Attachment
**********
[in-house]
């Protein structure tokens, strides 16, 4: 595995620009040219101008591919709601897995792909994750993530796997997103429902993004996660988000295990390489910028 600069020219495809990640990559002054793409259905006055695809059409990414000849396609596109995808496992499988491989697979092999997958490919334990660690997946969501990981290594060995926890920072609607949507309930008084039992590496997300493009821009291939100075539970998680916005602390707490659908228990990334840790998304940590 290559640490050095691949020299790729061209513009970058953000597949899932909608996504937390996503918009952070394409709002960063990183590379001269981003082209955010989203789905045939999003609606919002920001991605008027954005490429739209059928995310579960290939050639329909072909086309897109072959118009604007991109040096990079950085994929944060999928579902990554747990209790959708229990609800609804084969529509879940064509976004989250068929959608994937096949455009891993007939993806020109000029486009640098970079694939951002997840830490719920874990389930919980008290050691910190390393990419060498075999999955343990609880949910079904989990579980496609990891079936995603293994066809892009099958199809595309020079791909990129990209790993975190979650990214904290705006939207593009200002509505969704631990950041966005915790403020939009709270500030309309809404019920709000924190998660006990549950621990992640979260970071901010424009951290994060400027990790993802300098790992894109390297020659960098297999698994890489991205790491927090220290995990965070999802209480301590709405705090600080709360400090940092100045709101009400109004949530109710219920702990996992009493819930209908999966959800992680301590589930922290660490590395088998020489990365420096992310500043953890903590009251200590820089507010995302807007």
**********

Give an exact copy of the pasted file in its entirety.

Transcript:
[in-house]
């Protein structure tokens, strides 16, 4: 595995620009040219101008591919709601897995792909994750993530796997997103429902993004996660988000295990390489910028 600069020219495809990640990559002054793409259905006055695809059409990414000849396609596109995808496992499988491989697979092999997958490919334990660690997946969501990981290594060995926890920072609607949507309930008084039992590496997300493009821009291939100075539970998680916005602390707490659908228990990334840790998304940590 290559640490050095691949020299790729061209513009970058953000597949899932909608996504937390996503918009952070394409709002960063990183590379001269981003082209955010989203789905045939999003609606919002920001991605008027954005490429739209059928995310579960290939050639329909072909086309897109072959118009604007991109040096990079950085994929944060999928579902990554747990209790959708229990609800609804084969529509879940064509976004989250068929959608994937096949455009891993007939993806020109000029486009640098970079694939951002997840830490719920874990389930919980008290050691910190390393990419060498075999999955343990609880949910079904989990579980496609990891079936995603293994066809892009099958199809595309020079791909990129990209790993975190979650990214904290705006939207593009200002509505969704631990950041966005915790403020939009709270500030309309809404019920709000924190998660006990549950621990992640979260970071901010424009951290994060400027990790993802300098790992894109390297020659960098297999698994890489991205790491927090220290995990965070999802209480301590709405705090600080709360400090940092100045709101009400109004949530109710219920702990996992009493819930209908999966959800992680301590589930922290660490590395088998020489990365420096992310500043953890903590009251200590820089507010995302807007």